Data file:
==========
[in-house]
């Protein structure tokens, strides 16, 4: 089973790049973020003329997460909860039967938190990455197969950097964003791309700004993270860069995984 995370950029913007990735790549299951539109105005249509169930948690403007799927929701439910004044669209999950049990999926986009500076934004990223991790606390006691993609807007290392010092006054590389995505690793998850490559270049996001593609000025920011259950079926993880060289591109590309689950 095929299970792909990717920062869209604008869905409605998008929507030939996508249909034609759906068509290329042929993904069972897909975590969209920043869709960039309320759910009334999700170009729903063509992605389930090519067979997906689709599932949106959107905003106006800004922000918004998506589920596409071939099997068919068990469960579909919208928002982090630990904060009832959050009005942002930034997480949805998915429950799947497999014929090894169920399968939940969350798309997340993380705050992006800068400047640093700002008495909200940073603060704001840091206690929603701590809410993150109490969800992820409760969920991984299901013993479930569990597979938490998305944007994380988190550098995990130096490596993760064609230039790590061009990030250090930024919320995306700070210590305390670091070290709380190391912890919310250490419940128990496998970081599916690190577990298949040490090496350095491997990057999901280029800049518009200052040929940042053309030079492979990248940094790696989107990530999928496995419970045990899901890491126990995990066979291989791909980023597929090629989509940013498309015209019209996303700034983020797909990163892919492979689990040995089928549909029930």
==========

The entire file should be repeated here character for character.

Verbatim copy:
[in-house]
């Protein structure tokens, strides 16, 4: 089973790049973020003329997460909860039967938190990455197969950097964003791309700004993270860069995984 995370950029913007990735790549299951539109105005249509169930948690403007799927929701439910004044669209999950049990999926986009500076934004990223991790606390006691993609807007290392010092006054590389995505690793998850490559270049996001593609000025920011259950079926993880060289591109590309689950 095929299970792909990717920062869209604008869905409605998008929507030939996508249909034609759906068509290329042929993904069972897909975590969209920043869709960039309320759910009334999700170009729903063509992605389930090519067979997906689709599932949106959107905003106006800004922000918004998506589920596409071939099997068919068990469960579909919208928002982090630990904060009832959050009005942002930034997480949805998915429950799947497999014929090894169920399968939940969350798309997340993380705050992006800068400047640093700002008495909200940073603060704001840091206690929603701590809410993150109490969800992820409760969920991984299901013993479930569990597979938490998305944007994380988190550098995990130096490596993760064609230039790590061009990030250090930024919320995306700070210590305390670091070290709380190391912890919310250490419940128990496998970081599916690190577990298949040490090496350095491997990057999901280029800049518009200052040929940042053309030079492979990248940094790696989107990530999928496995419970045990899901890491126990995990066979291989791909980023597929090629989509940013498309015209019209996303700034983020797909990163892919492979689990040995089928549909029930």